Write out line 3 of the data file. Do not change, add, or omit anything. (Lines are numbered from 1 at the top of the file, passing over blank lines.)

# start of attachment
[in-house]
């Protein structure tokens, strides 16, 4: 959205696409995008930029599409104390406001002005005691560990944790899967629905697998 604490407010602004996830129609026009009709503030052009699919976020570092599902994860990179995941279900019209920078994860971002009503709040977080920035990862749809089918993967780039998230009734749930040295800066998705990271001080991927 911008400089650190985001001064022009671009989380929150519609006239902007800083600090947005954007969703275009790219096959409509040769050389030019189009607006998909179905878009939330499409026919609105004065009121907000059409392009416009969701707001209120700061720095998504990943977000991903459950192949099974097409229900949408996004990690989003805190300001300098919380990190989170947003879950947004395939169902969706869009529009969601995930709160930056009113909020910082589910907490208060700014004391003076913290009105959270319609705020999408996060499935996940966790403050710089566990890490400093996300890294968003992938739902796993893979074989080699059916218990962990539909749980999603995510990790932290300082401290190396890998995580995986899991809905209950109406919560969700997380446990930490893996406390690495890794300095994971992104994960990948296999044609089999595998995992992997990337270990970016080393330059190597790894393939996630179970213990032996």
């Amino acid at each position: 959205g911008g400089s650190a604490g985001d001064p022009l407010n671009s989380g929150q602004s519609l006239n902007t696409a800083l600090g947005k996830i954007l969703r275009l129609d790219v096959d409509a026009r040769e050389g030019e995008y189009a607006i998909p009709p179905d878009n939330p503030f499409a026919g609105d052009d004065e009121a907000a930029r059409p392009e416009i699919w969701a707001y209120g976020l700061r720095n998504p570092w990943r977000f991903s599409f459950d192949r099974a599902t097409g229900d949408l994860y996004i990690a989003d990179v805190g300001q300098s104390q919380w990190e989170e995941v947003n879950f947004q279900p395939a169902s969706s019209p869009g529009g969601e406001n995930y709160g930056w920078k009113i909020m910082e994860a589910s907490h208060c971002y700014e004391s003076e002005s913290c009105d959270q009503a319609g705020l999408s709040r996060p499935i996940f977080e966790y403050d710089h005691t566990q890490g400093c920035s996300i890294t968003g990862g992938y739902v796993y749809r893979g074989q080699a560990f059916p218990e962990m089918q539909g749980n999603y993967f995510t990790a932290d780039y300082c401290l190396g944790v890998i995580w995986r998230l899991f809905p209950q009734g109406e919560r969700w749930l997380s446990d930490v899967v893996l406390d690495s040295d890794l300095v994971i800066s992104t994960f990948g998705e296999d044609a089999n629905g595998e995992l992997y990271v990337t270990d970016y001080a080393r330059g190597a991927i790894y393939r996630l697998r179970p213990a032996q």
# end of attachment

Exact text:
């Amino acid at each position: 959205g911008g400089s650190a604490g985001d001064p022009l407010n671009s989380g929150q602004s519609l006239n902007t696409a800083l600090g947005k996830i954007l969703r275009l129609d790219v096959d409509a026009r040769e050389g030019e995008y189009a607006i998909p009709p179905d878009n939330p503030f499409a026919g609105d052009d004065e009121a907000a930029r059409p392009e416009i699919w969701a707001y209120g976020l700061r720095n998504p570092w990943r977000f991903s599409f459950d192949r099974a599902t097409g229900d949408l994860y996004i990690a989003d990179v805190g300001q300098s104390q919380w990190e989170e995941v947003n879950f947004q279900p395939a169902s969706s019209p869009g529009g969601e406001n995930y709160g930056w920078k009113i909020m910082e994860a589910s907490h208060c971002y700014e004391s003076e002005s913290c009105d959270q009503a319609g705020l999408s709040r996060p499935i996940f977080e966790y403050d710089h005691t566990q890490g400093c920035s996300i890294t968003g990862g992938y739902v796993y749809r893979g074989q080699a560990f059916p218990e962990m089918q539909g749980n999603y993967f995510t990790a932290d780039y300082c401290l190396g944790v890998i995580w995986r998230l899991f809905p209950q009734g109406e919560r969700w749930l997380s446990d930490v899967v893996l406390d690495s040295d890794l300095v994971i800066s992104t994960f990948g998705e296999d044609a089999n629905g595998e995992l992997y990271v990337t270990d970016y001080a080393r330059g190597a991927i790894y393939r996630l697998r179970p213990a032996q």